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Larkhall Academy

School History


Larkhall Academy Subscription School was founded in Union Street. This school was paid for by funds raised by public subscription.The school was managed by a Board of Trustees and its first schoolmaster was Mr Struthers.

The original Academy building now houses Glengowan Primary School.

Following the 1872 Education Act, the school was transferred to the care of an elected school board, chaired by Mr William H. McNeil-Hamilton, and became known as Larkhall Academy.


Mr James Brown was appointed the first Headteacher of Larkhall Academy. Mr Brown is recognised as having been the driving force behind the early success of the Academy.

The first entry in the School Log Book, dated 31st August 1874, recorded that there were four members of staff and 288 pupils. By the end of that first school year there were 503 pupils and staffing was increased by the appointment of 5 monitors. The school was already overcrowded. Pupils were taught reading, writing and arithmetic, with some pupils attending extra classes in book-keeping and drawing. In 1875 French, Latin and Sewing classes were introduced. The school very soon outgrew its rooms. Inspectors’ reports frequently urged that numbers needed to be kept within limits. The log reports that in April 1884 over 30 pupils were sent home to reduce the register.

Epidemics of measles, scarlet fever and typhoid fever often interrupted learning and severe weather often resulted in school closure.


The building was extended and had new buildings added as the school continued to grow. By 1894 pupils were being prepared for Higher Grade examinations.


A new building was opened.


The Academy was officially upgraded to a Higher Grade School. The school role was 1034.


The building in Academy Street was opened. This new building was opened by J C Burns Chairman of the School Board. The school split into elementary and Higher Grade. Senior pupils occupied the new building and an elementary school, named Larkhall Academy Union Street School remained in the original building, with Infant and Junior classes. The Scottish Office recognised the separation of the schools into Primary and Secondary sectors in a letter dated 12th September 1905. Students are recorded as passing the ‘qualifying examination for the Academy’ from 1905.


On 11th September 1939 it was noted that 140 evacuees from Pollockshields Secondary School Glasgow were absorbed into the school with Glasgow teachers. Air raid practice became a routine in the school throughout World War 2. The secondary school continued in the same buildings, with various additions and extensions.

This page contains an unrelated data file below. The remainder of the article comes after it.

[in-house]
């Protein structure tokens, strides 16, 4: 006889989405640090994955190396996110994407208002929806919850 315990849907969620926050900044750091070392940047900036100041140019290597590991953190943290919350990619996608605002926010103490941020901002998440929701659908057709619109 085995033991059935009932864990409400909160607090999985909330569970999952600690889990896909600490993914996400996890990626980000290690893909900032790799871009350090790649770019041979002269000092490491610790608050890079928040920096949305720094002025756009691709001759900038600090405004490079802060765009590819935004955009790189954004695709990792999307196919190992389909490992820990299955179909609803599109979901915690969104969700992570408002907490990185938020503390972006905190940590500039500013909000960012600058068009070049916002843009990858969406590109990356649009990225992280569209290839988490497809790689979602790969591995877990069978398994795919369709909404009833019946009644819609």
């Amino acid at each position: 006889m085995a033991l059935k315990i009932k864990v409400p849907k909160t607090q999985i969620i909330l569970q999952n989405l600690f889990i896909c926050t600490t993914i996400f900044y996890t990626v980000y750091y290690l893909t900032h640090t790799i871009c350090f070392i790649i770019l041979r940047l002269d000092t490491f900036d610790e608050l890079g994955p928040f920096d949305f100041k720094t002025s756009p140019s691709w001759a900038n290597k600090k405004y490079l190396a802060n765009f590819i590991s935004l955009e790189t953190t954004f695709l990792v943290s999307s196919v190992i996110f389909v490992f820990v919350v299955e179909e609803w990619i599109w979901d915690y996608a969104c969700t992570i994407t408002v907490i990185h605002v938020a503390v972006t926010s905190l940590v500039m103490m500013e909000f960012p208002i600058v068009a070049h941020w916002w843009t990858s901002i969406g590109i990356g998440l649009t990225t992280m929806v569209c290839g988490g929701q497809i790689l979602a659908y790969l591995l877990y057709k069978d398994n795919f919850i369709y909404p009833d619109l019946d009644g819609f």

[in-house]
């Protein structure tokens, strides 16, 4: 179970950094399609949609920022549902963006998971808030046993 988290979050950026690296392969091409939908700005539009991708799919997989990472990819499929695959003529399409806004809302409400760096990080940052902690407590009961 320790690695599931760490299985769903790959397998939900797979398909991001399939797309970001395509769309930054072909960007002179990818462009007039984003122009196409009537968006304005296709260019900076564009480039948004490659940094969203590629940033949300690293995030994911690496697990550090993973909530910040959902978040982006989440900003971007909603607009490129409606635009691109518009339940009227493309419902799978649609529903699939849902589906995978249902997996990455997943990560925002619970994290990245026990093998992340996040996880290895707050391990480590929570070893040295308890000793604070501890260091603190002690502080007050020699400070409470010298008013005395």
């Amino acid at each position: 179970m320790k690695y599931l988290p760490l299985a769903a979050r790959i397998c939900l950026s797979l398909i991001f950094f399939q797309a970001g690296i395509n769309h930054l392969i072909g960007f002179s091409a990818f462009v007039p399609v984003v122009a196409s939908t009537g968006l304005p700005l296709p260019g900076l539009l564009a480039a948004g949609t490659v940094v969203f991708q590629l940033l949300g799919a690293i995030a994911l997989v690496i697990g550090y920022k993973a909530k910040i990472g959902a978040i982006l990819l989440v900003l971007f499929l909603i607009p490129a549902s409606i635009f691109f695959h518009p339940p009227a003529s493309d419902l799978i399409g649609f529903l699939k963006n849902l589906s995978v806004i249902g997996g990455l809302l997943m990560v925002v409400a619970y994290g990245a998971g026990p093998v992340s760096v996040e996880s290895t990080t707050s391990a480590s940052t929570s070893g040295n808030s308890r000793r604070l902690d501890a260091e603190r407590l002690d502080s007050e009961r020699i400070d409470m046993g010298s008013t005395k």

The school was moved to its premises in Cherryhill.


New building on Broomhill Road was opened.



Some interesting events from the early school logs:

1889 300 pupils absent because of measles.

1904 Headteacher Mr James Brown died

1906 Funds were being raised for a school library

1912 Pupils watched the eclipse of the sun from the playground

1918 School log reports that since the beginning of World War 1 the school had sent to the Front 5846 pairs of socks, 334 scarves, 330 pairs of cuffs, 74 helmets, 61 pairs mittens, 38 bodybelts.

1918 school closed for 4 weeks because of influenza

1918 Armistice church thanksgiving service and holiday

1921 First school meal served. It consisted of soup and bread.

1923 First annual sports held in Raploch Park


Some Past Headteachers of the school:

Mr Brown

Mr Thomson

Mr Haddow

Mr Tudhope

Mr Ernest Hope

Mr E H Lamb

Mr A Haddow rector

Mr J.M. Cameron

Mr Andrew Lochhead

Mr T S Dingwall


From its earliest days, Larkhall Academy has involved its pupils in Social and Community events.

On June 24th 1875, all school pupils took part in the local Fair excursions and in the Sabbath school ‘walk’.

The school was closed in May each year for the local merchants holiday and Victoria Day.

On last day of the session, in the early days, public examinations were attended by large numbers of parents and friends. This event continued for many years, and evolved into a demonstration of pupil skills in singing, marching and recitation.

On the 14th October 1911 a party of nearly 200 pupils spent a day at the Scottish National Exhibition, Glasgow.

16th January 1914 was declared a Skating Half holiday.

In 1923 a concert was held in aid of library funds. This custom of school concerts established in the 1920s continues today.


School Trips:

1948 9 bus loads to places of interests in Edinburgh

1950 school party trip to Switzerland

1951 school trip to Rothesay

1952 school trip to Switzerland

1953 Film of coronation shown in Regal cinema

29th June 1953 Pupils saw Queen on visit to Hamilton